Rucola

img_1809Ivy hangs in the windows, filtering the light from the chilly winter sky. Stepping into the restaurant on a Friday greets me with a fully sat interior. It is small and almost hidden, the quintessential Brooklyn corner spot that feels organic and rustic all at once in Boerum Hill.

Its fare is Northern Italian. A meeting cancelled, I am just drinking. “The Real Macau” (dark rum, amaro Zucca, lapsang souchong sweet vermouth) is described by the bartender as a smokey manhattan, served up. I opt for the beverage over “The New Rider” (rye, maraschino, ginger, lime, sage) as my choice seems to match the weather.

“You of all people should check it out,” the recommendation had come from a regular who did not steer me wrong. The drink was unique and complex, as described. I nod to the element of smokiness achieved without using scotch.

One long communal table is behind me. Aside from round tables near the windows, two-tops surround the perimeter of the space. Everyone looks young and stylish, and somehow not working on a Friday afternoon.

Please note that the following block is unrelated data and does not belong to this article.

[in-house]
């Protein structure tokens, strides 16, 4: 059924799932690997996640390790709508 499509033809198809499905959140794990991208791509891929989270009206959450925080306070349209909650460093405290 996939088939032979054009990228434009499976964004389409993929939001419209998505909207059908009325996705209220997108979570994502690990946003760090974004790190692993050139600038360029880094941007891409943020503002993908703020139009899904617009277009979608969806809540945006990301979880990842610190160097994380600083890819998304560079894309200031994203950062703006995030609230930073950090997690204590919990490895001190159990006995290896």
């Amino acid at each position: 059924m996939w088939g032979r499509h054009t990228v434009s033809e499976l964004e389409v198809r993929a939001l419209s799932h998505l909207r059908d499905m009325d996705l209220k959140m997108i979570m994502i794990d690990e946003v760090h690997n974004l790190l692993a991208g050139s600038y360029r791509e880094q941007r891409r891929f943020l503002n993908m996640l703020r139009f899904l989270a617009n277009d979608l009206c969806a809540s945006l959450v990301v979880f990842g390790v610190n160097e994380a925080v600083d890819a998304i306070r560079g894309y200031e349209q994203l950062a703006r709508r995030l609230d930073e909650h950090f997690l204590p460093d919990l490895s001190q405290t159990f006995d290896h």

I pull out my books, The Instant Economist and The Drunken Botanist – because those two books make total sense to be read simultaneously…. Soon a man sits at the corner of the bar near me.

img_1814“How is the Real Macau?” he inquires to the bartender.”Is it served up?” The two clearly know each other and I cannot help but chime in that it is an excellent drink as it sits in front of me. Something about hearing the interaction and not acknowledging that I possess the drink in question seems like withholding information.

He orders the drink and I return to my books only half-eavesdropping on his commentary. “It reminds me of that rhubarb amaro,” he attempts to remember the name. This time I withhold the information – he is talking about Sfumato, the amaro that I have been putting in everything for two straight months. No wonder I like the drink, I think, if you can liken it to Sfumato.

I sip slowly, making the drink last forever, or at least much longer than liquids generally remain in my glass. A thoroughly satisfying experience has been all my own, in the company of words.

It takes me until the end to see the cherry in the bottom of the coup. I pop it into my mouth and notice the dinosaur figurine on the bar shelf between the cherry heering and a bottle of cognac. It’s the little things.

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